Common Mistakes New Truck Drivers Make

Phil Cohen

If you’re thinking about becoming a trucker or you’re just starting out, you might be feeling a little intimidated or nervous. With all the laws, rules and regulations in place, you want to make sure you’re prepared to successfully start your new career. Newbie drivers tend to learn the unwritten rules of the road for truckers over time, but some mistakes new truckers make can cost you time and money right away.

We’ve put together a list of common mistakes truck drivers starting out repeatedly make those newbies should try to avoid. If you own a trucking company and you’re hiring new drivers, be sure to warn them of these frequent mistakes rookies make to help save you in the long run.

8 Rookie Mistakes New Drivers Should Avoid

1.Becoming overly confiden

Congratulations new driver! You successfully got your CDL and can start your new career on the road. However, you still don’t have a lot of experience so don’t get too comfortable.

Remember when you were a teenager and first got your license? You thought you were the best, smartest driver. Now fast forward to your adult years, and when you pass someone running a stop sign, not using their blinker or speeding, the drivers are often teenagers…probably with a new license.

The same is true for driving a truck. These monstrous vehicles take some getting used to, so even though you have the knowledge to operate the truck, you lack the experience to drive like you rule the road. Avoid this new trucker driver mistake by making sure you’re comfortable, but not overly confident on the road.

2.Not asking for help

Asking for clarification in any new job is completely necessary to ensure you’re performing your job to the expectations of your employer. The same is true for driving a truck. It’s more professional to clarify something and ask for help than to mess something up because you didn’t want to ask a question.

Should you ask how to fill up your gas tank? Probably not. But should you clarify an address if it isn’t showing up in your maps? Probably.

Surrounding yourself with people you can trust and working for responsible people will help make this easier, allowing you to avoid this newbie mistake.

3.Listening to advice from everyone

If something sounds too good to be true, it probably is. If someone is offering you a job that sounds like a dream job, there are probably some strings attached to it.

It’s important to ask fellow drivers for advice in these types of situations, but don’t necessarily take to heart all the advice that you get. Some drivers aren’t necessarily the best sources, so take all the information that you can, but ultimately make your own educated decisions for everything dealing with your career or load on the road.

4. Having too high of expectations

Life on the road as a truck driving can be very rewarding, but it isn’t as easy as some rookies think it’s going to be. Being away from home can be hard at times, and battling homesickness while trying to be professional can be challenging.

This mistake new truck drivers make isn’t necessarily dangerous in terms of safety, but it is important to keep in mind because it deals with mental health and your personal happiness. Know that life on the road can be difficult, but it’s oftentimes worth it in the end.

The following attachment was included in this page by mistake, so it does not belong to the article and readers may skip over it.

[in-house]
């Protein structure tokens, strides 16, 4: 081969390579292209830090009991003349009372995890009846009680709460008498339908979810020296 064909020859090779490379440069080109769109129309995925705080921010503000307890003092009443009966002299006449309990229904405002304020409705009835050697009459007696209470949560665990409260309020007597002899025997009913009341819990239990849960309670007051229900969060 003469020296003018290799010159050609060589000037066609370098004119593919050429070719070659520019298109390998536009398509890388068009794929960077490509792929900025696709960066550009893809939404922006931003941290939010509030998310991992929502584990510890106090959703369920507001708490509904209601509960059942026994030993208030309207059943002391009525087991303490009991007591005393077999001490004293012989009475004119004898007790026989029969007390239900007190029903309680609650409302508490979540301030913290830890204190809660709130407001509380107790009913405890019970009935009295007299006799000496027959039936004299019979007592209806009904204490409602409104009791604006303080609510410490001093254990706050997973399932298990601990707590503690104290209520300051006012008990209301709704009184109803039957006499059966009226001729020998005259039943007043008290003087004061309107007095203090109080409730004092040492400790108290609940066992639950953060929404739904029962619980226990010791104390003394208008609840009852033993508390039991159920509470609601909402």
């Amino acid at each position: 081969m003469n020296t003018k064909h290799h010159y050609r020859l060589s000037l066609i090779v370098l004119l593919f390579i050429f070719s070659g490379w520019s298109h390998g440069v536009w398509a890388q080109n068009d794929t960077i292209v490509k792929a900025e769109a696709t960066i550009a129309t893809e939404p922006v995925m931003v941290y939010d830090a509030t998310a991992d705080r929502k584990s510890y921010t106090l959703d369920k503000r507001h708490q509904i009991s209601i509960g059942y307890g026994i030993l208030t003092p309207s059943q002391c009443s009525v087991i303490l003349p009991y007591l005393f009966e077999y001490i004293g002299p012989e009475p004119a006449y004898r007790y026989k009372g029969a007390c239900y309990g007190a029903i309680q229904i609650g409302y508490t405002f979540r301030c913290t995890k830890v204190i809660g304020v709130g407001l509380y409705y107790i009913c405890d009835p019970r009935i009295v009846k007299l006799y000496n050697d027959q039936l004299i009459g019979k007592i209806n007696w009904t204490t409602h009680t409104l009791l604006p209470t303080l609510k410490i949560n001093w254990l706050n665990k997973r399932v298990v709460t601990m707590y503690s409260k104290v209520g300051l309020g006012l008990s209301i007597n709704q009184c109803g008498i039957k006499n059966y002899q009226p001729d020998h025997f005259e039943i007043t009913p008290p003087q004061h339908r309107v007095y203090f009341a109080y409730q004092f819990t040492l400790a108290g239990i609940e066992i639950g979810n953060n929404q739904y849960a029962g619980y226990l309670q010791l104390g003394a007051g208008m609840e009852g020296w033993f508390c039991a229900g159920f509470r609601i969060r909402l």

5. Not taking safety practices seriously

See the first mistake on our list…it goes hand-in-hand with this. Yes, you know the specific rules for operating your semi, but don’t skip the details that you think might be silly and unnecessary. Consider it a safe practice to protect your load as well. Although there are ways to prevent cargo theft, it is still a chance.  Some thieves will go to dangerous lengths to get what you keep in your truck.

Even if you’re in a hurry to meet a deadline or trying to avoid certain weather conditions, you should never skip a truck inspection or fail to check load tie-downs. This mistake newbies make can cause serious injuries to others too, so this isn’t one to take lightly.

6. Not taking care or yourself

A very common rookie mistake is failing to take care of yourself. This sounds like something that should be self-explanatory, but changing your lifestyle in order to adapt to life on the road can make this challenging at times.

Having to haul a load when you’re tired is oftentimes part of the job, but if you’re exhausted to the point where the massive vehicle you’re driving could hurt you or other drivers around you, it’s time to take a break. No job or amount of money is worth the risk of you causing injury or, in the worst-case scenario, death.

Part of being a professional driver is knowing your limits, so take care of yourself and you’ll be more successful and safe in the long run.

7. Being disorganized

All the paperwork necessary for you to drive is obviously very important, so make sure you’re filling out your logs, keeping track of receipts, paperwork after you deliver a load and everything else that goes along with driving.

Keeping yourself organized will help save you time and help you feel more at ease when you’re first starting out as a truck driver.

8. Lacking the finances to operate

It costs a lot to keep your truck on the road. If you’re a newbie working for a large company, this might not be a huge issue, but if you’re an owner-operator, factoring freight bills is a must.

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Phil Cohen

Phil is the owner of PRN Funding and sister company Factor Finders. He has been an authority in the factoring industry for over 20 years, serving on the board of directors for several factoring associations.


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